As people move from individual contributor into management roles, one of the concerns that come up is how to remain “liked” by the team. You don’t want to do a poor job and be thought less of, you don’t want to damage morale, and you may be uncertain about how to relate as an authority figure to those you worked alongside. I wanted to share an account of how one of my clients – we’ll call him Bob – successfully navigated such a transition.
Bob was promoted into a leadership position of a high-powered team. He wanted to improve his management skills, for fear that he “do a poor job and have everyone hate me.” His heart was in the right place: he appreciated the people on his team and was nervous about being an inadequate leader, creating poor morale, and causing people to quit.
To get started, Bob went back to square one with respect to his new position and clarified his role and priorities. He outlined the business goals he felt were important for the success of his team. He defined his mission, clarified his purpose with his own management, and spelled out desired outcomes. Then he looked at what was working and what wasn’t, both with respect to his management approach and his team’s performance. Ultimately, Bob realized that having his team like him wasn’t the same as being an effective manager.
The Downside of “Nice”
What happens when you worry too much about being nice?
- You don’t hold people accountable. Work doesn’t get done and you allow underperformers to coast. Productivity and morale both take a hit.
- People aren’t sure if you’re their friend or their boss. They may like you, but they might not respect you.
- You resist making tough decisions. While your job may be to solve problems, being overly sensitive to how you are perceived leads to delay and avoidance.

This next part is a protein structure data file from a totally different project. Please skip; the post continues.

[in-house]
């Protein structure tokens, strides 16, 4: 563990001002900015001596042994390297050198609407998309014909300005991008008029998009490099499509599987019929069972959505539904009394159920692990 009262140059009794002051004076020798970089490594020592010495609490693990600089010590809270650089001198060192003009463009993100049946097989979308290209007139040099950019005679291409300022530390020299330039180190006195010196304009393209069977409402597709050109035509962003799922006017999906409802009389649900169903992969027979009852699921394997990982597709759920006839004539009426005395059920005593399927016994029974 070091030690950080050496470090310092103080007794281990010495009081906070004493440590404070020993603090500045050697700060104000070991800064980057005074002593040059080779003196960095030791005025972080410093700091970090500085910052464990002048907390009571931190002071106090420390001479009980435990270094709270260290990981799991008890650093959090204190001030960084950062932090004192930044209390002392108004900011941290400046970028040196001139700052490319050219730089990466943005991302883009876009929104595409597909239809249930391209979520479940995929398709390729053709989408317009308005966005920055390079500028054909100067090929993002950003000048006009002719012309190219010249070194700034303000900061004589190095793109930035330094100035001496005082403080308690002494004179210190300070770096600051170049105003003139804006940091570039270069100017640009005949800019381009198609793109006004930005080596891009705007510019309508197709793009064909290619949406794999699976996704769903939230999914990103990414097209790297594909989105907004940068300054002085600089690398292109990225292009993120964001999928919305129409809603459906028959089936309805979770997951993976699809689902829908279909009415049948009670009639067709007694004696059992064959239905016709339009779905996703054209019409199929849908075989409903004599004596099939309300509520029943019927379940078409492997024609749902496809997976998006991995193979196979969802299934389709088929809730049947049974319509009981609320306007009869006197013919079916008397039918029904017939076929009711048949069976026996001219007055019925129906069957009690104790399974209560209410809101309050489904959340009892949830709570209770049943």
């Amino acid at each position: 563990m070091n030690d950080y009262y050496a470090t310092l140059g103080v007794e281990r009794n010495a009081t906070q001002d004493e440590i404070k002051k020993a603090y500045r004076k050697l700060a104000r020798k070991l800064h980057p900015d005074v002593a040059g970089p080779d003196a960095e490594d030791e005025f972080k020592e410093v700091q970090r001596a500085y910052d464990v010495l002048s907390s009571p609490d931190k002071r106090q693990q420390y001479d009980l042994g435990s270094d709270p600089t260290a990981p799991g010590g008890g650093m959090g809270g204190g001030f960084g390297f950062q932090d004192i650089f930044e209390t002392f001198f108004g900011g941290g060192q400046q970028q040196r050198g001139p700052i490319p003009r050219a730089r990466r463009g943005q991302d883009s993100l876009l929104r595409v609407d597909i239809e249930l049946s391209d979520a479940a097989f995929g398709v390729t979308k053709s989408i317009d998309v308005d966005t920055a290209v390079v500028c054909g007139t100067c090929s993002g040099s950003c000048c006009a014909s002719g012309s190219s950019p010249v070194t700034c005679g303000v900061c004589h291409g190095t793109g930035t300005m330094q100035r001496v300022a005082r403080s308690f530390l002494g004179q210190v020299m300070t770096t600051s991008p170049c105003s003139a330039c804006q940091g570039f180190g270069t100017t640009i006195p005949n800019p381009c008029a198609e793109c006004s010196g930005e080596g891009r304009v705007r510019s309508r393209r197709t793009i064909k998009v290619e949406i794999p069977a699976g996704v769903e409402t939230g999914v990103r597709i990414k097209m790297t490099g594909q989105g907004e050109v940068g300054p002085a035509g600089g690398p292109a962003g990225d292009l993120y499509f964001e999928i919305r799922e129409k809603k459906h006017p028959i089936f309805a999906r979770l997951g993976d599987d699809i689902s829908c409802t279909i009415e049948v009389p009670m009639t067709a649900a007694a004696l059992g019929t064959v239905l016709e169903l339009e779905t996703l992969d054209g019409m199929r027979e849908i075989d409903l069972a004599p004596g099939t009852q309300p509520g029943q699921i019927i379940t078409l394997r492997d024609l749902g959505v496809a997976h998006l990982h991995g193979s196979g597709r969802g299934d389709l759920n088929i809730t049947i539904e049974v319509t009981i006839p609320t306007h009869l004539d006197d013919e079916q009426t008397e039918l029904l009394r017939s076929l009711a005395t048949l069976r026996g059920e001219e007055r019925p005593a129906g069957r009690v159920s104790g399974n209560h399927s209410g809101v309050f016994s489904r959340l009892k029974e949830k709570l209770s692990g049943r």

- You don’t set proper boundaries. When you involve yourself in everything brought your way to accommodate others, time and energy get spent on low-priority or no-priority tasks, leaving important work unaddressed.
- When you worry about what everyone else is thinking, you second-guess yourself. Presumably, you had some expertise that got you into a leadership position; don’t abandon your own abilities and judgment in favor of what you think people might prefer.
Ultimately, focusing too much on whether your people like you quite likely ensures that they won’t.
How The Story Ends
So how did things go with Bob? He worked on developing his management skills, began actively engaging with his team and learned an appropriate way to hold people accountable for their responsibilities. Over time he developed a style that was caring but effective. Realizing that being capable did not entail being a “mean boss”, he found a comfortable camaraderie with the team based on mutual respect. And instead of being afraid that people would leave, he focused on providing vision, direction and support. In fact, an employee did leave Bob’s team, but the departure was based on business and performance criteria. Whether this employee liked him or not did not enter into the equation, and Bob no longer fears people quitting on him.
Bob has a motivated, high-performing team that appreciates having an involved leader. Ironically, it was only by turning his focus away from how people perceived him that brought him the respect and likeability he originally wanted.
The Bottom Line
Remember as you develop your own style that being kind and empathetic are excellent qualities in a leader. But they are not the same as being effective. So focus on your business purpose, align on your desired outcomes, and actively engage with your people. Being liked and respected will follow.
About The Author
Jennine Heller combines years of experience managing tech startups with her training as a professional performance coach to help leaders achieve the success they are capable of. You can find Jennine at www.jhellercoaching.com and connect with her on Twitter @jhellercoaching. Web: www.jhellercoaching.com Escore: 0 Connect on EFactor